Businessman plans first all-civilian SpaceX flight to benefit St. Jude's hospital

A model of the Crew Dragon spacecraft is shown at Kennedy Space Center in Florida in November. File Photo by Pat Benic/UPI
1 of 3 | A model of the Crew Dragon spacecraft is shown at Kennedy Space Center in Florida in November. File Photo by Pat Benic/UPI | License Photo

ORLANDO, Fla., Feb. 1 (UPI) -- SpaceX announced plans on Monday for the first all-civilian mission to space in late 2021 -- a days long orbit of the Earth, to be led by finance company executive and pilot Jared Isaacman.

Isaacman has purchased a four-person mission in the SpaceX Dragon capsule Resilience to launch atop a Falcon 9 rocket from Florida. He expects a mission duration ranging from two to four days.


The cost of the mission wasn't disclosed, but Isaacman pledged to donate $100 million to Memphis-based St. Jude Children's Research Hospital in connection with the space flight.

The mission is "an important milestone toward enabling access to space for everyone because at first things are very expensive, and as only through missions like this that we're able to bring the cost down over time and make space accessible," Musk said during a news conference Monday evening.


Isaacman also promised, in a news release, to hold a raffle for one of the four seats on the Dragon mission -- to prompt efforts to raise $200 million for the hospital.

"You're gonna have four people that are going to know each other incredibly well before the launch," Isaacman said, adding that he is a mountain-climber and may ask the crew to participate in an extreme camping trip as part of their training.

"If you can go on a rollercoaster ride, right, like an intense roller coaster ride, you should be fine for flying on Dragon," Musk said.

Musk said he intends to fly soon on a spaceflight mission, but not on the St. Jude mission.

Isaacman is the 37-year-old founder and chief executive officer of publicly-traded Shift4 Payments, an electronic payment company based in Allentown, Pa.

The mission is named Inspiration4, to "send a humanitarian message of possibility," according to a news release.

Isaacman is donating two mission seats in the four-person capsule to crew members who will "represent the mission pillars of leadership, hope, generosity and prosperity," according to the announcement.

The Inspiration4 mission announcement follows a similar reveal last week that Houston-based Axiom Space had arranged a four-person private crew to fly on a SpaceX mission to the International Space Station in January 2022.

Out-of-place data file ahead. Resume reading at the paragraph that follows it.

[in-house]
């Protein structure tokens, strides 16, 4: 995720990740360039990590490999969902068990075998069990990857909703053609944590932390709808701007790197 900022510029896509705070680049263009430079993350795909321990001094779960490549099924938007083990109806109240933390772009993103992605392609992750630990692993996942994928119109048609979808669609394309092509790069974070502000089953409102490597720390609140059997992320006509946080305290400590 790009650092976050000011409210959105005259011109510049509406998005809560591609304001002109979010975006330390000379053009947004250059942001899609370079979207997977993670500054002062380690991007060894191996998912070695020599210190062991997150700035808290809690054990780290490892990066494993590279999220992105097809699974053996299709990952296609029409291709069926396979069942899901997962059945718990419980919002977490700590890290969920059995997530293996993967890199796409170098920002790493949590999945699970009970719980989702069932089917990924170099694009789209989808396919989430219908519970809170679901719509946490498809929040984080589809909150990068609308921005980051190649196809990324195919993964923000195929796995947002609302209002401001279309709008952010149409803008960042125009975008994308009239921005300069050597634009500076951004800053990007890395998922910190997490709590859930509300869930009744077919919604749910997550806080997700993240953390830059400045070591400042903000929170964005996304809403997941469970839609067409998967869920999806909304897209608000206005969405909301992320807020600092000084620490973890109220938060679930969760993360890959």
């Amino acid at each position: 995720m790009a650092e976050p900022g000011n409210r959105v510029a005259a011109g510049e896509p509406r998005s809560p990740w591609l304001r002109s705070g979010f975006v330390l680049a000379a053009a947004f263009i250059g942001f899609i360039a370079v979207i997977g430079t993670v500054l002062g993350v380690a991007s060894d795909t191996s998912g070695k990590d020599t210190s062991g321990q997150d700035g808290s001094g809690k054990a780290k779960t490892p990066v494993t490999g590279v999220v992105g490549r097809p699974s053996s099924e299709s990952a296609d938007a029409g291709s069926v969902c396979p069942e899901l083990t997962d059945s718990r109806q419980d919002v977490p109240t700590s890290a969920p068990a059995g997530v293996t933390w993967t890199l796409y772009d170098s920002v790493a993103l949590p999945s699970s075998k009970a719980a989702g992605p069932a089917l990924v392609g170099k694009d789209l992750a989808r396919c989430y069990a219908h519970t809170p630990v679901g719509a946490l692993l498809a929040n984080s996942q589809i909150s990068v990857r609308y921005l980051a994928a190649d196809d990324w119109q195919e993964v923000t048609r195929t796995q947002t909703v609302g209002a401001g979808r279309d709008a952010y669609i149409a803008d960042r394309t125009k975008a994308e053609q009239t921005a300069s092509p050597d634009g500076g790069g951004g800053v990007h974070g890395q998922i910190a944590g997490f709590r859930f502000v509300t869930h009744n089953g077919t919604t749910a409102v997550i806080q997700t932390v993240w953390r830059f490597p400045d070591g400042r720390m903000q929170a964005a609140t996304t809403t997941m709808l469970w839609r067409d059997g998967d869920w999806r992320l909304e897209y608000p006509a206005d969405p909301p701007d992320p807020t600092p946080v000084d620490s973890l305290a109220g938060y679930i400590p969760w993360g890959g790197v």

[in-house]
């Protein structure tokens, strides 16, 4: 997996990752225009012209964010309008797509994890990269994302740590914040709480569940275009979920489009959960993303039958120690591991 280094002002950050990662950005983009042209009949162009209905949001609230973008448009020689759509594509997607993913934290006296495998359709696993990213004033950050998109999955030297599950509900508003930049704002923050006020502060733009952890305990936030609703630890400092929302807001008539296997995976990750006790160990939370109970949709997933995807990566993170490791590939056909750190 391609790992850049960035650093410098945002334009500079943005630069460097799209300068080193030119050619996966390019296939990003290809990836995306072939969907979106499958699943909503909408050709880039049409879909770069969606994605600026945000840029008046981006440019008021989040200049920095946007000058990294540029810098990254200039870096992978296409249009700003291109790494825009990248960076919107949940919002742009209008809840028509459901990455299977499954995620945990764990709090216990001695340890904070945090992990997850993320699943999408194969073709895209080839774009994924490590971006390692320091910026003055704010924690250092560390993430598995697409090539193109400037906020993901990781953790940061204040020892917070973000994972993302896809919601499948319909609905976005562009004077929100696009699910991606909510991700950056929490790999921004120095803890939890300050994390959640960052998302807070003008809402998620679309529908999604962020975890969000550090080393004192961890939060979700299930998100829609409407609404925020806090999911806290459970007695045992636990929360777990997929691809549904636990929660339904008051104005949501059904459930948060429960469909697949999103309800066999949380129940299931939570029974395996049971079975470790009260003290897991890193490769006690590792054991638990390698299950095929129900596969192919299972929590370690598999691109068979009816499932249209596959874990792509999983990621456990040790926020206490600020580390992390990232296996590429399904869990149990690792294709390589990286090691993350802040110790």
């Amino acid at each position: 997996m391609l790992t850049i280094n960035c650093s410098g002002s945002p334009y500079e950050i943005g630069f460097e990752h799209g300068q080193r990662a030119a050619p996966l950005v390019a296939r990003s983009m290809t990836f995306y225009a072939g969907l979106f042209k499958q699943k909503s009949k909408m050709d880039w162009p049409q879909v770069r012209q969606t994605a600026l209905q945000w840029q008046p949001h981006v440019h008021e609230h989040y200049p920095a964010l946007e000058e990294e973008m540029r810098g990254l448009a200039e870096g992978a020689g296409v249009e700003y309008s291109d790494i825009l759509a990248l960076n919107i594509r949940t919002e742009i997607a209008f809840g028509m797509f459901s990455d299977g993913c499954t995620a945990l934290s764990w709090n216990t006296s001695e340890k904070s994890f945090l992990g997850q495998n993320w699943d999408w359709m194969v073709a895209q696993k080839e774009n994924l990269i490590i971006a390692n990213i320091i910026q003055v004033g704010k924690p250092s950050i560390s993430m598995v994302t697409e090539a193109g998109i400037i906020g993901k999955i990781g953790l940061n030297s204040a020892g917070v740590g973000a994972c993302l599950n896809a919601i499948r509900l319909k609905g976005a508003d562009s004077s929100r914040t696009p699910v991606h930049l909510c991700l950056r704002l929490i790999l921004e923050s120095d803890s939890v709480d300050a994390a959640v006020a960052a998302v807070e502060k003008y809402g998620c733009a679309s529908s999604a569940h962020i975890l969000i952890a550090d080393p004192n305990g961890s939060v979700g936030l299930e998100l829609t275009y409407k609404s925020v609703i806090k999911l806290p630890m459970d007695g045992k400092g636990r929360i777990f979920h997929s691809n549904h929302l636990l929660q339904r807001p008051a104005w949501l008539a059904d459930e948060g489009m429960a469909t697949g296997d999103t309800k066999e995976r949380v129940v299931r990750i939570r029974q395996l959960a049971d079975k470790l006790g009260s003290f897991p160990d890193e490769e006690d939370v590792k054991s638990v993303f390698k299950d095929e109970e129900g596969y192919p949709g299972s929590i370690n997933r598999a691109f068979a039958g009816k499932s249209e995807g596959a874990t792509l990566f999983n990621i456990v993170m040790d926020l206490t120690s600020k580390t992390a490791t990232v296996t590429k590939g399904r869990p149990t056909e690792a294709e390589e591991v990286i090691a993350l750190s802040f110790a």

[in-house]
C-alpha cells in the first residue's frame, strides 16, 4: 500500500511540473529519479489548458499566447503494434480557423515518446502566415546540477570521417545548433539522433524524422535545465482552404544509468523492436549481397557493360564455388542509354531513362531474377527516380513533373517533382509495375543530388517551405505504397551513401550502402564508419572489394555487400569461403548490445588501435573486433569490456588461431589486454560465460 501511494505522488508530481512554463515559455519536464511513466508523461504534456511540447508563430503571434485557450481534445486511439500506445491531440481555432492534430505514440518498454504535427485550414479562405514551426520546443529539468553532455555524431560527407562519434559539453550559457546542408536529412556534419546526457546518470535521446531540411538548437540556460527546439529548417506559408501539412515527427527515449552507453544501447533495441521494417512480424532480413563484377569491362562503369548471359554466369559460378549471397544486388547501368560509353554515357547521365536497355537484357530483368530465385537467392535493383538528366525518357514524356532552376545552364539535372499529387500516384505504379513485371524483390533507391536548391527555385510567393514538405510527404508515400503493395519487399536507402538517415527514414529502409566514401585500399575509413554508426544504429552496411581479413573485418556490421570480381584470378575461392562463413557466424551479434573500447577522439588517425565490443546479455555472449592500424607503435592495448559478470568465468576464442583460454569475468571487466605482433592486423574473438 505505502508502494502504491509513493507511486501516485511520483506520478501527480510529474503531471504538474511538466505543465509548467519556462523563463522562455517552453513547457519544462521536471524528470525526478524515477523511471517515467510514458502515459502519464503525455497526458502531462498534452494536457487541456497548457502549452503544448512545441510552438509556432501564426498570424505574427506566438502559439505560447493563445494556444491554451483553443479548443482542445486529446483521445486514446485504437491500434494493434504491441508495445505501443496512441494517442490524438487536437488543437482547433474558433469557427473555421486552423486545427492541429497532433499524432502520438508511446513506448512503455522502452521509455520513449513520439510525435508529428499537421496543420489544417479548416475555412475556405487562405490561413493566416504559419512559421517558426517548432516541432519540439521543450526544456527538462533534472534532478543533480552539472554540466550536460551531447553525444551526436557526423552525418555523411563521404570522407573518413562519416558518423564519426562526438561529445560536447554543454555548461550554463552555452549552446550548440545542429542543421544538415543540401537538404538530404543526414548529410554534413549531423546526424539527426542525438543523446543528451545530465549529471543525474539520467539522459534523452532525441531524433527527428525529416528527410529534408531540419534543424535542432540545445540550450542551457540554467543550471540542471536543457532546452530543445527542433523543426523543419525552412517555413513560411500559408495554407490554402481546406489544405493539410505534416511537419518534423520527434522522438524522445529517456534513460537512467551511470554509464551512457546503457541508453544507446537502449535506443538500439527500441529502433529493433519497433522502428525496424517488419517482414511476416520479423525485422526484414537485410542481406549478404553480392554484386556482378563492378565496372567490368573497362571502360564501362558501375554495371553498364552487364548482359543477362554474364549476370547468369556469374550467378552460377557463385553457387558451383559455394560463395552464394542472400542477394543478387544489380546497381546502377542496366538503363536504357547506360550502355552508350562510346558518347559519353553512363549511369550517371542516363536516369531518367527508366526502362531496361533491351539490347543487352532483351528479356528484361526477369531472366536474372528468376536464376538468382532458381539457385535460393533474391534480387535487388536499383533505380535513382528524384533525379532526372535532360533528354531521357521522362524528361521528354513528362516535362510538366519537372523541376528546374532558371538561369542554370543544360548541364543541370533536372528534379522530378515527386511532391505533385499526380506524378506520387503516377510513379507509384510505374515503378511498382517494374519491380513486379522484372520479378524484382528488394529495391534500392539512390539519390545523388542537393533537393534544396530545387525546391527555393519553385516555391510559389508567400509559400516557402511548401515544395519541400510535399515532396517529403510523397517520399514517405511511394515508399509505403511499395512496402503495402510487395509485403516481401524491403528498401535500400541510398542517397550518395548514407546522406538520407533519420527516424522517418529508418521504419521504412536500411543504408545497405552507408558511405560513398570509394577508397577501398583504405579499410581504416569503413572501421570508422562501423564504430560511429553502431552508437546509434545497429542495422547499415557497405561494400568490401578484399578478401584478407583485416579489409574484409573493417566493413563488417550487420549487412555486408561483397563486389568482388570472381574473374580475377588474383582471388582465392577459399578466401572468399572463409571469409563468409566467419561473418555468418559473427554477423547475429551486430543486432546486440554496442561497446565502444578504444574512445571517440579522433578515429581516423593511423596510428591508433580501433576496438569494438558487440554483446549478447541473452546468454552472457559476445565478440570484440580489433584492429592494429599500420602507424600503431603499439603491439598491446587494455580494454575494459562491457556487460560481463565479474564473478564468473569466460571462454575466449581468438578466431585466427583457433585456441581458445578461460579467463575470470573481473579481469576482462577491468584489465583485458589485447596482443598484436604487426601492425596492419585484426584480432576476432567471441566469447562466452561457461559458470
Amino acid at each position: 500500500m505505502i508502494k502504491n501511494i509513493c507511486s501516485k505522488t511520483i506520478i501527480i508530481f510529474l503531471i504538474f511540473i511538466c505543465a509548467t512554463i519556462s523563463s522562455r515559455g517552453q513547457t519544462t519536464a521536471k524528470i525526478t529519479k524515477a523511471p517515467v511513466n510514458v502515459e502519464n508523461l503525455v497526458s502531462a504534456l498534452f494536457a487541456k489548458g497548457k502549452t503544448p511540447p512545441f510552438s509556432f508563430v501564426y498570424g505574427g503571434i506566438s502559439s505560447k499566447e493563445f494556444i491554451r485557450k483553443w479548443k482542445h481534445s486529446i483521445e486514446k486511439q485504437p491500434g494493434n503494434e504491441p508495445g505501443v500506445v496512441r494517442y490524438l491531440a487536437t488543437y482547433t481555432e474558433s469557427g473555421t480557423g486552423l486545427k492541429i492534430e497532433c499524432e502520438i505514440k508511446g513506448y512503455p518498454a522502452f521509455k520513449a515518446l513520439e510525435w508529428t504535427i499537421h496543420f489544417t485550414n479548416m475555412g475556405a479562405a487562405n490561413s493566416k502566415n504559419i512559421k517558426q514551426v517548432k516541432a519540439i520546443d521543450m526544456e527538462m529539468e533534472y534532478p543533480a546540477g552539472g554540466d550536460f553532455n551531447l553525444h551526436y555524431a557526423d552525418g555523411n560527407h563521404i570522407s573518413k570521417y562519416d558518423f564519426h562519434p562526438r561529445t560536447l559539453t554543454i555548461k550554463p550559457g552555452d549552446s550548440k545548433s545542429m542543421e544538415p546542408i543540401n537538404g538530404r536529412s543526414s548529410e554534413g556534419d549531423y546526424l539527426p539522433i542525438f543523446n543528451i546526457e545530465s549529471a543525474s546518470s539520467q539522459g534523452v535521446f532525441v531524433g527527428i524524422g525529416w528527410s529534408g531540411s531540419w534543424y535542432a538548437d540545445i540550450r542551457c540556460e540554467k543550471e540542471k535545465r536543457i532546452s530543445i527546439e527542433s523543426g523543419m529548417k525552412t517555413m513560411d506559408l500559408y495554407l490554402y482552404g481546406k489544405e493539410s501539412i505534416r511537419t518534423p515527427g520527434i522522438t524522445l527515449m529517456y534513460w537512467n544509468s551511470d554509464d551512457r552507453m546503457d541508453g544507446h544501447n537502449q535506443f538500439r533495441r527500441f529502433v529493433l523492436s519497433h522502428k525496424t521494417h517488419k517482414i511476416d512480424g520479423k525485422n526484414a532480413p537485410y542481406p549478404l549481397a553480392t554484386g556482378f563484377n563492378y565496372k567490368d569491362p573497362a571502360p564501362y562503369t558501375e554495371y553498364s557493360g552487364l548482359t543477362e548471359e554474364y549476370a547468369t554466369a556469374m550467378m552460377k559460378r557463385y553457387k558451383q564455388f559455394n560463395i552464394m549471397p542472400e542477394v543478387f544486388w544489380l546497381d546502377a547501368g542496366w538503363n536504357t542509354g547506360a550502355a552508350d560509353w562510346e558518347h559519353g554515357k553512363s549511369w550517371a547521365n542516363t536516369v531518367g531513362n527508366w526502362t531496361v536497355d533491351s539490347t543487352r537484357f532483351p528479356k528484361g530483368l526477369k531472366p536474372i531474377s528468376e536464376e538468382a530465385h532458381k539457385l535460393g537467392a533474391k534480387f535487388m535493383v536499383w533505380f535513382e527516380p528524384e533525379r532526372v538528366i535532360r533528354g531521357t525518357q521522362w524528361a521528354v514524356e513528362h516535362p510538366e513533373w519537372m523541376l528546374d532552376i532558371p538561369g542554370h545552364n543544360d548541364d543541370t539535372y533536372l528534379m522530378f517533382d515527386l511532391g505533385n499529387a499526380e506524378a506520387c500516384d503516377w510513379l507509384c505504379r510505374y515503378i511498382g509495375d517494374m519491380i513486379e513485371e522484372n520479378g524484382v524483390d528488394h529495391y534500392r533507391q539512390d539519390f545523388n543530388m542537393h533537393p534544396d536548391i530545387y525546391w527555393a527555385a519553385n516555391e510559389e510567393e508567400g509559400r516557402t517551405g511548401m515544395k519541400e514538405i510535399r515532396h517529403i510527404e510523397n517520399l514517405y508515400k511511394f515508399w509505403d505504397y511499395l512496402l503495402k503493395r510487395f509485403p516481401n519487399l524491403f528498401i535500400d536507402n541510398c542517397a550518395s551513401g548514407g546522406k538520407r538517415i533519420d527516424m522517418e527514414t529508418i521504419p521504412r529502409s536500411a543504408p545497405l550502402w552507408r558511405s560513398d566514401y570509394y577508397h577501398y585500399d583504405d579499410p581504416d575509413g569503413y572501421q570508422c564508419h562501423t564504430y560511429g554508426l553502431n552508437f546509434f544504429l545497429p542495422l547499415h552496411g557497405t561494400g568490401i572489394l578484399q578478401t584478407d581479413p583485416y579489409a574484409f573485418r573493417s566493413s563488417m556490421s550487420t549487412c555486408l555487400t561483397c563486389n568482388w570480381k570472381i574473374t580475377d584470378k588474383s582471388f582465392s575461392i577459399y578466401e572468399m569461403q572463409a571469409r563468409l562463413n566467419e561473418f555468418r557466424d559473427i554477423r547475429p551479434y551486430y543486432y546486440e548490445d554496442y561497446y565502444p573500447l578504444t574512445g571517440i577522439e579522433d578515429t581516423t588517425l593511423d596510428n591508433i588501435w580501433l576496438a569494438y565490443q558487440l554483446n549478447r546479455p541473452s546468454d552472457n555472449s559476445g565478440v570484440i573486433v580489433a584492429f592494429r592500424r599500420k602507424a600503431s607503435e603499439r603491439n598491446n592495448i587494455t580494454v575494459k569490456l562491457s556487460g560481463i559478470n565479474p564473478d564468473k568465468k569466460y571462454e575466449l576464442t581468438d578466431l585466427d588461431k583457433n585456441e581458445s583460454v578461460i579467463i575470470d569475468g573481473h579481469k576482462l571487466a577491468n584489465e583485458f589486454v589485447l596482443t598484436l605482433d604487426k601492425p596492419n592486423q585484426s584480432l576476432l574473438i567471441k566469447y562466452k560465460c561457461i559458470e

The pilot for that mission is former NASA astronaut Michael López-Alegría, who will ferry three wealthy businessmen paying $55 million each for their seats. They also intend to support non-profit causes with research and educational events in space.

Isaacman and the Inspiration4 crew won't fly to the space station; instead, they will orbit the Earth for several days and splashdown in waters off the coast of Florida.

Isaacman and the crew will undergo commercial astronaut training by SpaceX on the Falcon 9 launch vehicle and Dragon spacecraft. Isaacman has flown around the globe, for which he holds a speed record.

Isaacman has given St. Jude two seats on the Inspiration4 mission.

One seat is reserved for a St. Jude ambassador chosen by the hospital, while the other seat will carry someone who represents "generosity" to the hospital -- particularly for a multi-billion dollar expansion the hospital plans to accelerate cancer research advancements for children.

Isaacman will collaborate with Shift4 Payments to offer a seat on the mission to an entrepreneur who uses the e-commerce platform, which will hold an online competition showcasing them and their business.

The competition will be conducted throughout February with an independent panel of judges, the company said in a news release.


Shift4 Payments intends to advertise the mission this Sunday during Super Bowl LV.

NASA, SpaceX complete historic first mission to space station

Support teams work around the SpaceX Crew Dragon Resilience spacecraft shortly after it landed with NASA astronauts Mike Hopkins, Shannon Walker and Victor Glover and Japan Aerospace Exploration Agency astronaut Soichi Noguchi aboard in the Gulf of Mexico off Panama City, Fla., on Sunday. Photo by Bill Ingalls/NASA | License Photo

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